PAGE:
The evolution of the safety car

The safety car comes out when there is danger on track. For example, if there is a crash that obstructs the circuit in any way. It could also appear from the pit lane if the track surface becomes increasingly slippery with rain or oil. Another reason is that a person or demonstrator – or whatever you want to call them, could run onto the track. I know it’s unlikely but it’s happened! Look at the 2000 German Grand Prix and the 2003 British Grand Prix. The safety car basically slows all the other cars down until the hazard is cleared or gone.

The first time it was used was in the 1973 Canadian Grand Prix (when it picked up the wrong driver as the leader which must’ve been a laugh-out-loud moment), but it was first officially used in the 1993 Brazilian Grand Prix. The clouds closed in on the Interlagos circuit and sparked a monsoon. Cars were trudging through the thick water and spinning all over the place. Then the time came! Guess what the car was? A Fiat Tempra! Yes a Fiat! Just think of how much slower it would’ve been than the F1 cars. In the late 90s, the first Mercedes was introduced as the safety car. The massive German brand still supplies safety cars to F1 to this very day.

The safety car can also dictate the pace of a Grand prix at the start and at the finish of a race.

Here is a list of all the Grands Prix where the safety car has started or finished the races:

Start

-1997 Belgian Grand Prix
-2000 Belgian Grand Prix
-2003 Brazilian Grand Prix
-2007 Japanese Grand Prix
-2008 Italian Grand Prix
-2011 Canadian Grand Prix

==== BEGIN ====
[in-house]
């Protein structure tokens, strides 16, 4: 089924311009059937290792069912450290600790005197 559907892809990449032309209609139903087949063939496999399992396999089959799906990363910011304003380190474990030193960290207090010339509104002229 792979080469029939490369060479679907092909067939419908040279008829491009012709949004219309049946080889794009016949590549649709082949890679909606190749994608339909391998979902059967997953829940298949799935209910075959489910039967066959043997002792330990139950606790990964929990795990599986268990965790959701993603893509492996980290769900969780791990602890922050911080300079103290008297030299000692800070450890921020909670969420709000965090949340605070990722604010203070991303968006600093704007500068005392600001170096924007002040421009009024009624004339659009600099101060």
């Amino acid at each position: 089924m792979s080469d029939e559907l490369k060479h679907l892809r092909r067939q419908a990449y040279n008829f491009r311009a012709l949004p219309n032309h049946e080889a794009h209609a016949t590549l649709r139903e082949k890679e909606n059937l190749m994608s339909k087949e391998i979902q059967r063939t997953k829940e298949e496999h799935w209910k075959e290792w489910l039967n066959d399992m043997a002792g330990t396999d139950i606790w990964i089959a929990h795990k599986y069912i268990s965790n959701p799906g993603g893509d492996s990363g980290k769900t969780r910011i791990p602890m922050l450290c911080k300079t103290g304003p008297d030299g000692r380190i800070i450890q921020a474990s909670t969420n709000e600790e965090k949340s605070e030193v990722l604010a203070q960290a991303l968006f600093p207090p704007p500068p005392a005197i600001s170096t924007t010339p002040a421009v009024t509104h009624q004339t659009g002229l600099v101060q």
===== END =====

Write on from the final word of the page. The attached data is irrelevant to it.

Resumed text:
-2014 Japanese Grand Prix

Finish

-1999 Canadian Grand Prix
-2009 Australian Grand Prix
-2009 Italian Grand Prix
-2010 Monaco Grand Prix
-2012 Brazilian Grand Prix
-2014 Canadian Grand Prix
-2014 Japanese Grand Prix

The current safety car is the beautiful (and I emphasise the word beautiful) Mercedes SLS AMG with the curves of smooth metal around the edges. It’s been in use since the 2010 Bahrain Grand Prix and I hope they keep it for a bit longer. The doors open upwards as though it’s a flamingo stretching its wings. The slot gaps at the sides gives the car gills like a shark. The size of the V8 engine is an astonishing 6.2 liters and the transmission is automatic with 7 gears along with a dual-clutch. Together this gives the car a little growling sound as it goes past.

The rules of the safety car will change in 2015. After the safety car period, instead of having a rolling re-start, the re-start will be standing. This is where the cars will line-up in race order on the grid slots on the start/finish straight. Finally, I bet you also that the electric model of the Mercedes SLS AMG – introduced in 2012, will be the next safety car as F1 is not only a global sport but sustainable at the same time.

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